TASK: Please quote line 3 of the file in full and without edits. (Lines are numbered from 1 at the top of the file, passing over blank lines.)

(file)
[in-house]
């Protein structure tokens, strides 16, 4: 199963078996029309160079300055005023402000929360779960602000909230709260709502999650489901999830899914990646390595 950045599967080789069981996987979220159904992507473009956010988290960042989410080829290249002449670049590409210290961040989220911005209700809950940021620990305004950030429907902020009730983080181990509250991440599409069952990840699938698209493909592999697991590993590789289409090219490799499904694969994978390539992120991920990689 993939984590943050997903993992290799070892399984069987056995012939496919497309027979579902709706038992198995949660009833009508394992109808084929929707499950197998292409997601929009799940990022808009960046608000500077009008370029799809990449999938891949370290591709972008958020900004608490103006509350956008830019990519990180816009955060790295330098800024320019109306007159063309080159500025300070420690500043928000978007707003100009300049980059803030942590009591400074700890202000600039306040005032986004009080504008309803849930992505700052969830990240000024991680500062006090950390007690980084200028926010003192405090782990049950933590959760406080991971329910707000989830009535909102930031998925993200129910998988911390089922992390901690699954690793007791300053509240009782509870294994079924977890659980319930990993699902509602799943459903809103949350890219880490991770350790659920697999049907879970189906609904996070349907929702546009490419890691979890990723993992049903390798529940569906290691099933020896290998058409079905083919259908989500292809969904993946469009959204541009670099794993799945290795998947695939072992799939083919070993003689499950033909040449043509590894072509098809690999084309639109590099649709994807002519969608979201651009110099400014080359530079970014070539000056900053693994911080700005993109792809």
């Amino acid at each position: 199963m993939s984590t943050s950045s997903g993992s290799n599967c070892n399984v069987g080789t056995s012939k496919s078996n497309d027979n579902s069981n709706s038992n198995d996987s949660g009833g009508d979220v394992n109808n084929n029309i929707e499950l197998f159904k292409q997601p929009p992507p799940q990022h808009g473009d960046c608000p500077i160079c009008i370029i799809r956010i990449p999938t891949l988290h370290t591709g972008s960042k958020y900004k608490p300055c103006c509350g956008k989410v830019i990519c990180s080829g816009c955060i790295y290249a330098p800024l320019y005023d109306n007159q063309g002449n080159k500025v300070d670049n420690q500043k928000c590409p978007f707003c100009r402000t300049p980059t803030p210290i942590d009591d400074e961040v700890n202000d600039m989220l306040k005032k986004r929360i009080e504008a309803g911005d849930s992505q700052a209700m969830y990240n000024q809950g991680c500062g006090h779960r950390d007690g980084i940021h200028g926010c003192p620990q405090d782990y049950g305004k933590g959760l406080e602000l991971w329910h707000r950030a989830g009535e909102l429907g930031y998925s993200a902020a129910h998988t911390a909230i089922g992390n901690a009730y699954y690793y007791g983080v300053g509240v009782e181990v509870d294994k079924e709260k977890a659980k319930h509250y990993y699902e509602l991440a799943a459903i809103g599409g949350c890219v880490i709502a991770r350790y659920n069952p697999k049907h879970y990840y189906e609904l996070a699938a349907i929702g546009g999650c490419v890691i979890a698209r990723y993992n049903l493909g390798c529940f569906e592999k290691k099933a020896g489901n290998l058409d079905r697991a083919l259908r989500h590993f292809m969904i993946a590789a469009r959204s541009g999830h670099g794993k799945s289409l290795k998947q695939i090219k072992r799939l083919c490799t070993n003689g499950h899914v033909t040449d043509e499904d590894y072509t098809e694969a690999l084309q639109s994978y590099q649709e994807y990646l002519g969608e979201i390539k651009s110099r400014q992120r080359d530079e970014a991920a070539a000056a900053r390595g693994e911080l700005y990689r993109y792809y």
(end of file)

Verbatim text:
């Amino acid at each position: 199963m993939s984590t943050s950045s997903g993992s290799n599967c070892n399984v069987g080789t056995s012939k496919s078996n497309d027979n579902s069981n709706s038992n198995d996987s949660g009833g009508d979220v394992n109808n084929n029309i929707e499950l197998f159904k292409q997601p929009p992507p799940q990022h808009g473009d960046c608000p500077i160079c009008i370029i799809r956010i990449p999938t891949l988290h370290t591709g972008s960042k958020y900004k608490p300055c103006c509350g956008k989410v830019i990519c990180s080829g816009c955060i790295y290249a330098p800024l320019y005023d109306n007159q063309g002449n080159k500025v300070d670049n420690q500043k928000c590409p978007f707003c100009r402000t300049p980059t803030p210290i942590d009591d400074e961040v700890n202000d600039m989220l306040k005032k986004r929360i009080e504008a309803g911005d849930s992505q700052a209700m969830y990240n000024q809950g991680c500062g006090h779960r950390d007690g980084i940021h200028g926010c003192p620990q405090d782990y049950g305004k933590g959760l406080e602000l991971w329910h707000r950030a989830g009535e909102l429907g930031y998925s993200a902020a129910h998988t911390a909230i089922g992390n901690a009730y699954y690793y007791g983080v300053g509240v009782e181990v509870d294994k079924e709260k977890a659980k319930h509250y990993y699902e509602l991440a799943a459903i809103g599409g949350c890219v880490i709502a991770r350790y659920n069952p697999k049907h879970y990840y189906e609904l996070a699938a349907i929702g546009g999650c490419v890691i979890a698209r990723y993992n049903l493909g390798c529940f569906e592999k290691k099933a020896g489901n290998l058409d079905r697991a083919l259908r989500h590993f292809m969904i993946a590789a469009r959204s541009g999830h670099g794993k799945s289409l290795k998947q695939i090219k072992r799939l083919c490799t070993n003689g499950h899914v033909t040449d043509e499904d590894y072509t098809e694969a690999l084309q639109s994978y590099q649709e994807y990646l002519g969608e979201i390539k651009s110099r400014q992120r080359d530079e970014a991920a070539a000056a900053r390595g693994e911080l700005y990689r993109y792809y």